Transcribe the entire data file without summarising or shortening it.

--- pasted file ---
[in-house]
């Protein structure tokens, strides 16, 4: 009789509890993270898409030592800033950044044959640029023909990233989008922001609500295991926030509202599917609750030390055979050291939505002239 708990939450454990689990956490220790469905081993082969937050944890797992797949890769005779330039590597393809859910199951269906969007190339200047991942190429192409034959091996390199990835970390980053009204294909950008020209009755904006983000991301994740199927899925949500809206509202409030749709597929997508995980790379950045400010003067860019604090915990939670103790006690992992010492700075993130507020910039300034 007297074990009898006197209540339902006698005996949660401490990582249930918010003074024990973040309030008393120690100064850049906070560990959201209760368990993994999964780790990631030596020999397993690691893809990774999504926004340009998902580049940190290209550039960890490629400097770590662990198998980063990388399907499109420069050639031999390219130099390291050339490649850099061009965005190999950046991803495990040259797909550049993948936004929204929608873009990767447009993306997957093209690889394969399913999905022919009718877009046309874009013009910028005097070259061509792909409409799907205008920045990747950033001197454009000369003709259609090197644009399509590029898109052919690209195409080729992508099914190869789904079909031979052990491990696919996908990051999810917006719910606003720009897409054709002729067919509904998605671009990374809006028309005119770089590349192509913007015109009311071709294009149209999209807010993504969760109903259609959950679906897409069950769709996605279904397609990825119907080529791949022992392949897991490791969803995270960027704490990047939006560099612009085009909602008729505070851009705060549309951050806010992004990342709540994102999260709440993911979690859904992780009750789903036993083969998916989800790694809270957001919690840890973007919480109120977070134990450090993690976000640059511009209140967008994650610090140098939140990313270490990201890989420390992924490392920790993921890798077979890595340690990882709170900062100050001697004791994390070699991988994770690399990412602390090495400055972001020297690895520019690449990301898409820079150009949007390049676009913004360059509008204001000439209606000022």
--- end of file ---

[in-house]
């Protein structure tokens, strides 16, 4: 009789509890993270898409030592800033950044044959640029023909990233989008922001609500295991926030509202599917609750030390055979050291939505002239 708990939450454990689990956490220790469905081993082969937050944890797992797949890769005779330039590597393809859910199951269906969007190339200047991942190429192409034959091996390199990835970390980053009204294909950008020209009755904006983000991301994740199927899925949500809206509202409030749709597929997508995980790379950045400010003067860019604090915990939670103790006690992992010492700075993130507020910039300034 007297074990009898006197209540339902006698005996949660401490990582249930918010003074024990973040309030008393120690100064850049906070560990959201209760368990993994999964780790990631030596020999397993690691893809990774999504926004340009998902580049940190290209550039960890490629400097770590662990198998980063990388399907499109420069050639031999390219130099390291050339490649850099061009965005190999950046991803495990040259797909550049993948936004929204929608873009990767447009993306997957093209690889394969399913999905022919009718877009046309874009013009910028005097070259061509792909409409799907205008920045990747950033001197454009000369003709259609090197644009399509590029898109052919690209195409080729992508099914190869789904079909031979052990491990696919996908990051999810917006719910606003720009897409054709002729067919509904998605671009990374809006028309005119770089590349192509913007015109009311071709294009149209999209807010993504969760109903259609959950679906897409069950769709996605279904397609990825119907080529791949022992392949897991490791969803995270960027704490990047939006560099612009085009909602008729505070851009705060549309951050806010992004990342709540994102999260709440993911979690859904992780009750789903036993083969998916989800790694809270957001919690840890973007919480109120977070134990450090993690976000640059511009209140967008994650610090140098939140990313270490990201890989420390992924490392920790993921890798077979890595340690990882709170900062100050001697004791994390070699991988994770690399990412602390090495400055972001020297690895520019690449990301898409820079150009949007390049676009913004360059509008204001000439209606000022």